During the Christmas season, I often wish that I’d spent the past year being a better person—kinder, more thoughtful, more actively engaged in helping. As a result, I usually make a futile year-end attempt to cram 12 months’ worth of doing good into a spree of charitable giving, cookie baking, and good will toward men.
While some of those efforts might be positive actions, they are not transformative. Typically, I move into the new year with the same inclination to do only those good or kind things that are convenient—or at least minimally troubling—to my daily life.
I can ease my guilt by noting that I’m busy. It’s not my responsibility. I don’t have time. But if I’m honest, I know there are other people who are just as busy, just as time-pressed, just as pulled in multiple directions as I am. Yet they still manage to extend themselves for others. In fact, I live with one of those people.
I’ve written several posts that reference my energetic, extroverted, husband Gary, who can make a friend in a minute and decimate the English language in a nanosecond. He won’t enjoy being a featured player in this post, but he illustrates my point. There are people who pick up the slack for those of us whose good intentions are rarely matched by our actual actions. People who give of themselves, not just during this season of giving, but all year round.
Gary is a man in motion, but he always has time for a cheerful greeting to everyone he meets. And on hot summer days, he can often be found handing out freezer pops, ice-cold water, or ice cream treats to postal delivery workers, UPS drivers, or anyone else in the vicinity of our house who looks like they could use a break from the heat.
But he doesn’t confine himself to the quick and easy kindnesses. He tackles the hard things, too. When my mother was sinking ever deeper into Alzheimer’s, he took her for countless rides, which soothed her agitation, and brought her butter pecan ice cream cones, and teased her gently, and made her smile, when I could not. When a friend was terminally ill, Gary visited regularly, and carried out tasks for him that he could no longer do, and eased his mind by pledging to take care of unfinished business after he was gone.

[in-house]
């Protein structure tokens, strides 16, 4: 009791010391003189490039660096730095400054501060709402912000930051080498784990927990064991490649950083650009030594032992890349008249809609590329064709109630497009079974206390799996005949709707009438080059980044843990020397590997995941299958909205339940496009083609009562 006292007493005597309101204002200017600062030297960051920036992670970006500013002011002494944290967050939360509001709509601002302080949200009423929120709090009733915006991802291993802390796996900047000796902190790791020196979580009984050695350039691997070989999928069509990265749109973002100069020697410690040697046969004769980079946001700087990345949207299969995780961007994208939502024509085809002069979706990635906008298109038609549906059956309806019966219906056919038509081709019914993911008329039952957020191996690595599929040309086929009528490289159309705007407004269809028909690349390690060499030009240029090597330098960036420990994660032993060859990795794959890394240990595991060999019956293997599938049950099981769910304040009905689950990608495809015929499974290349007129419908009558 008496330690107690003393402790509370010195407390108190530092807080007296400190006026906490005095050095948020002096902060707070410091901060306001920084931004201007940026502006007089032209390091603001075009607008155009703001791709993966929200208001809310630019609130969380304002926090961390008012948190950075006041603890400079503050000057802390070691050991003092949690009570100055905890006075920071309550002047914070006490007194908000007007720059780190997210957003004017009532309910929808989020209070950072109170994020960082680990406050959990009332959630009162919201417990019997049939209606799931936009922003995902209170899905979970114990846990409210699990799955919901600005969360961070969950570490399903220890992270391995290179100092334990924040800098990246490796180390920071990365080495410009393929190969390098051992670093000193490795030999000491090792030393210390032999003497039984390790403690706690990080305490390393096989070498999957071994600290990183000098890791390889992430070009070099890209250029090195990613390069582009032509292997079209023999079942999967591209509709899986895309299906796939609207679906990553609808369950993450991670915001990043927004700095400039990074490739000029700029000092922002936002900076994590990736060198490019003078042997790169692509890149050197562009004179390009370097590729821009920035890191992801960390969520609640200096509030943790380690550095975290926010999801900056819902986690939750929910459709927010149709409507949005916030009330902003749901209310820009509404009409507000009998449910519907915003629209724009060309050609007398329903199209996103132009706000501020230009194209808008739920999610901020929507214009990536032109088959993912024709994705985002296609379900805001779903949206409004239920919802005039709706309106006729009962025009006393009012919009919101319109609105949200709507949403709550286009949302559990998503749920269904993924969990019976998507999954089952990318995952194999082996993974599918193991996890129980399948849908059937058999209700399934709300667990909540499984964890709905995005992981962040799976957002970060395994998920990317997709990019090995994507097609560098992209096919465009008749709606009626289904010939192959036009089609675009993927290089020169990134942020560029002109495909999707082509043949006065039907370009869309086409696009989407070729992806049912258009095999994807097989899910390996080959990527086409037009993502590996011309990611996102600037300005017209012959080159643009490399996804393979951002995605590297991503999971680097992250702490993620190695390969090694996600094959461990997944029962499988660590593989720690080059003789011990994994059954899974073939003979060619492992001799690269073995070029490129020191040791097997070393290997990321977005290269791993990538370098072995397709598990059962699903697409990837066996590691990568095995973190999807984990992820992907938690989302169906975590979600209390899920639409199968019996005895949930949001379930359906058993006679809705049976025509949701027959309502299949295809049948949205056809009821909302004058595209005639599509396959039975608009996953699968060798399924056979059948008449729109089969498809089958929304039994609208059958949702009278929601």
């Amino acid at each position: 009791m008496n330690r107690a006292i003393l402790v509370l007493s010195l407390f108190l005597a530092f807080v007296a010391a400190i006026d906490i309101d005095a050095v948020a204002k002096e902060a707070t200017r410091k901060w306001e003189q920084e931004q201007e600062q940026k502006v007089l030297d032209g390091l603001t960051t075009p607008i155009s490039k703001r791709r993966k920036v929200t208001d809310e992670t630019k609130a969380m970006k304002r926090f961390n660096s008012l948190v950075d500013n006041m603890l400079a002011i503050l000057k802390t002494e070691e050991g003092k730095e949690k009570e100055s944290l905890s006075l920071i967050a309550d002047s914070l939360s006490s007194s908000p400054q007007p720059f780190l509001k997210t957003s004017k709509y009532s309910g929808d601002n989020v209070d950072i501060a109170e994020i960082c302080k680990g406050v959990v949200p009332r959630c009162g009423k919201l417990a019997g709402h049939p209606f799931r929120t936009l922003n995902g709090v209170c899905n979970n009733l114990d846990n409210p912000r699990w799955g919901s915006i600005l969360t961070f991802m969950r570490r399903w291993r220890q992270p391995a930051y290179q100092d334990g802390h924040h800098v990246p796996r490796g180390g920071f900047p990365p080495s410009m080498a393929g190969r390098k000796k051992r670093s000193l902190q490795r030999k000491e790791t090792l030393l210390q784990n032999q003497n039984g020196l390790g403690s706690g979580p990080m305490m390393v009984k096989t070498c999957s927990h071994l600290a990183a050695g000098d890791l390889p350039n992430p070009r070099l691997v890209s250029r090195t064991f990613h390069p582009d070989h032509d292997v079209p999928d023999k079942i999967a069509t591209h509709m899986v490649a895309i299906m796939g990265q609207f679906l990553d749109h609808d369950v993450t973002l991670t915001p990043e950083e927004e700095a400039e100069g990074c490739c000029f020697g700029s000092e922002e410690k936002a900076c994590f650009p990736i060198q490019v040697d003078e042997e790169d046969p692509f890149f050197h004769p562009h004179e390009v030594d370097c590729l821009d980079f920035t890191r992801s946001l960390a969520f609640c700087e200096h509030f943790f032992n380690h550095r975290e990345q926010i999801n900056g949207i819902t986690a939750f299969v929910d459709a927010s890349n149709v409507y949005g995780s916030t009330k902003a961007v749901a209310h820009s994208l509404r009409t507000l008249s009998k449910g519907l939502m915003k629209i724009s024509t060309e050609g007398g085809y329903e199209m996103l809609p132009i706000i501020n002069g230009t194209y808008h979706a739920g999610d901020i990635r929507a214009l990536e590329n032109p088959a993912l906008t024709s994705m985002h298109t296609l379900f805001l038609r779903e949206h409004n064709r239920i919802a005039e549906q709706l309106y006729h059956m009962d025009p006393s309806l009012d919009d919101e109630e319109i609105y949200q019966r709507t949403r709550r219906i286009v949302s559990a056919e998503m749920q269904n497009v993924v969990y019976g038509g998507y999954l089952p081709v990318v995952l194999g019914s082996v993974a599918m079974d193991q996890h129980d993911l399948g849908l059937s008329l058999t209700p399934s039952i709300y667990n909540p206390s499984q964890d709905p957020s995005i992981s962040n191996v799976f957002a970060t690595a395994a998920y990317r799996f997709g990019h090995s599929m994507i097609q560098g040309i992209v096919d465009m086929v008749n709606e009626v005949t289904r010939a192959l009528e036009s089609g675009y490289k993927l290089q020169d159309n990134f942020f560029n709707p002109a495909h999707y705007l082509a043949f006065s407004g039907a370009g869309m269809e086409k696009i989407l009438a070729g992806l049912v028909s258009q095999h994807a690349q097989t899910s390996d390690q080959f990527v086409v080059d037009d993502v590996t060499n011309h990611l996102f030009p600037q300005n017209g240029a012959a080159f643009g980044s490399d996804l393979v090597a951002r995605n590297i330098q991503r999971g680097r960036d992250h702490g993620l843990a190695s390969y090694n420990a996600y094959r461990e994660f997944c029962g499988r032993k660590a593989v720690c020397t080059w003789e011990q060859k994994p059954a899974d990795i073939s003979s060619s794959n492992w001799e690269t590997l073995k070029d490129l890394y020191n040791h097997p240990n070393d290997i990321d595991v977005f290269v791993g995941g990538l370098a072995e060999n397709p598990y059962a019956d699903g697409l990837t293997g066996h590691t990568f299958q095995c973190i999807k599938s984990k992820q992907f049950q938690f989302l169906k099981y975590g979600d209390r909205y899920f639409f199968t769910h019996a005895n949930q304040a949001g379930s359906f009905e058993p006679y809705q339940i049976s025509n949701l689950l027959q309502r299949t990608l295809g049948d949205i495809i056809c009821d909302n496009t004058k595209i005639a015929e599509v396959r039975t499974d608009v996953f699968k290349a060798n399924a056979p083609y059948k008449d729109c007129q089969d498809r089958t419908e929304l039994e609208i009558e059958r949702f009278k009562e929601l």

And Gary doesn’t only come to the aid of family and friends. He mobilized a group of his friends to donate $200 worth of diapers to a struggling new mother, and to buy bus passes for a woman who walked miles in freezing winter temperatures to get to her job at a fast-food restaurant. He didn’t know either young woman, beyond a quick chat while purchasing a morning cup of coffee. He just saw a need and stepped up to help.
Gary is not the only person with a gift for giving. He’s just the one I know best. Through him, I see the value of everyday kindness over seasonal generous gestures. To paraphrase a line from the movie, The Bishop’s Wife, the meaning of the season lies in each of us putting forth loving kindness, warm hearts, and outstretched hands—in acting with everyday kindness, every day. Instead of big plans for character reform that come to naught this year, I’m going to try to focus on doing just one kind thing a day, large or small. Meanwhile, Merry Christmas to all.